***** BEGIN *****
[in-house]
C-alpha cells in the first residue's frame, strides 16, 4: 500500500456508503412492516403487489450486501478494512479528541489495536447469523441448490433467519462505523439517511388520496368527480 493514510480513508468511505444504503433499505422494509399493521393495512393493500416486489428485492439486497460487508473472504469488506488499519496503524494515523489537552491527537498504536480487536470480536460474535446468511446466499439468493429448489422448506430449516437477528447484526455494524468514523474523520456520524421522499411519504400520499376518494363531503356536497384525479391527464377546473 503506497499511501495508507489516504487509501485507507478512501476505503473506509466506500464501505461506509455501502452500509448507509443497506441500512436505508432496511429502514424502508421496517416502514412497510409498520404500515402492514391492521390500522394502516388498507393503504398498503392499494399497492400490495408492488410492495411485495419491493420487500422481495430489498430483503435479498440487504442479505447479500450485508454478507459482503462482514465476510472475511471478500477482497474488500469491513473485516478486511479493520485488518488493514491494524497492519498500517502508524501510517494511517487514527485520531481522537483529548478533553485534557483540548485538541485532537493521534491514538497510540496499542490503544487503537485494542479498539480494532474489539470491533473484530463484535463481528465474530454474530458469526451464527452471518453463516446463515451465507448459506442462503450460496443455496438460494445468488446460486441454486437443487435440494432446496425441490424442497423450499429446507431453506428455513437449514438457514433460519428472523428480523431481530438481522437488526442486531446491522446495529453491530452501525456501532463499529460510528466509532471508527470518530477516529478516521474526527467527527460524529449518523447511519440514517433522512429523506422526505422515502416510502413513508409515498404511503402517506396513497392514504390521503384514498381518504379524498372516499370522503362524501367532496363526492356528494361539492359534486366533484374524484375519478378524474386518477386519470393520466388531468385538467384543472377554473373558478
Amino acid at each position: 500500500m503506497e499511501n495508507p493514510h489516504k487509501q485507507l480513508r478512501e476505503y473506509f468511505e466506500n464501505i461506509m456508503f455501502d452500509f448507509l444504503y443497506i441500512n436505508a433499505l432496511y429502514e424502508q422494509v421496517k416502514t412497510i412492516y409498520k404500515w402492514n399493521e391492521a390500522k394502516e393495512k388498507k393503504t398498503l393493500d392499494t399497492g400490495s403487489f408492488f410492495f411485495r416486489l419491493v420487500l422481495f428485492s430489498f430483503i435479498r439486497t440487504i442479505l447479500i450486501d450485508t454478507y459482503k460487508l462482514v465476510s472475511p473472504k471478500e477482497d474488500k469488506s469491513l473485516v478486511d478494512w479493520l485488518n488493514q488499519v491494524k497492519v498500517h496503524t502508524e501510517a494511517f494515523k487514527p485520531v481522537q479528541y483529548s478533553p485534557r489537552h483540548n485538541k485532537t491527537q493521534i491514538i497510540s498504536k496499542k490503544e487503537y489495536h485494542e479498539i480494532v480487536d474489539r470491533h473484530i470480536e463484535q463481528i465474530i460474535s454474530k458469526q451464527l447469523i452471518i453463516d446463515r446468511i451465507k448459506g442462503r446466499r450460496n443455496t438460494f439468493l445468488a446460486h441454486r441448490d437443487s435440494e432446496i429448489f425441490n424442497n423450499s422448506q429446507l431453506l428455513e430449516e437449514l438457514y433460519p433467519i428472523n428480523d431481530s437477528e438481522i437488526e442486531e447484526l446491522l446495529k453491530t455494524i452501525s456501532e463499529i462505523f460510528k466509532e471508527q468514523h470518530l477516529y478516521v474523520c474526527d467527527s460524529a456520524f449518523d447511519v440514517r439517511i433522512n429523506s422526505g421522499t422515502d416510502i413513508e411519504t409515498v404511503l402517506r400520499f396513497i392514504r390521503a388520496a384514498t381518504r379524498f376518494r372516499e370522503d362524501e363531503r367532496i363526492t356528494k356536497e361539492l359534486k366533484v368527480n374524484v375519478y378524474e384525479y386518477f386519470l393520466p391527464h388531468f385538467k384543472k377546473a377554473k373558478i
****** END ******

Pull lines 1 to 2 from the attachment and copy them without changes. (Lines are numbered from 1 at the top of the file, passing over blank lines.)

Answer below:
[in-house]
C-alpha cells in the first residue's frame, strides 16, 4: 500500500456508503412492516403487489450486501478494512479528541489495536447469523441448490433467519462505523439517511388520496368527480 493514510480513508468511505444504503433499505422494509399493521393495512393493500416486489428485492439486497460487508473472504469488506488499519496503524494515523489537552491527537498504536480487536470480536460474535446468511446466499439468493429448489422448506430449516437477528447484526455494524468514523474523520456520524421522499411519504400520499376518494363531503356536497384525479391527464377546473 503506497499511501495508507489516504487509501485507507478512501476505503473506509466506500464501505461506509455501502452500509448507509443497506441500512436505508432496511429502514424502508421496517416502514412497510409498520404500515402492514391492521390500522394502516388498507393503504398498503392499494399497492400490495408492488410492495411485495419491493420487500422481495430489498430483503435479498440487504442479505447479500450485508454478507459482503462482514465476510472475511471478500477482497474488500469491513473485516478486511479493520485488518488493514491494524497492519498500517502508524501510517494511517487514527485520531481522537483529548478533553485534557483540548485538541485532537493521534491514538497510540496499542490503544487503537485494542479498539480494532474489539470491533473484530463484535463481528465474530454474530458469526451464527452471518453463516446463515451465507448459506442462503450460496443455496438460494445468488446460486441454486437443487435440494432446496425441490424442497423450499429446507431453506428455513437449514438457514433460519428472523428480523431481530438481522437488526442486531446491522446495529453491530452501525456501532463499529460510528466509532471508527470518530477516529478516521474526527467527527460524529449518523447511519440514517433522512429523506422526505422515502416510502413513508409515498404511503402517506396513497392514504390521503384514498381518504379524498372516499370522503362524501367532496363526492356528494361539492359534486366533484374524484375519478378524474386518477386519470393520466388531468385538467384543472377554473373558478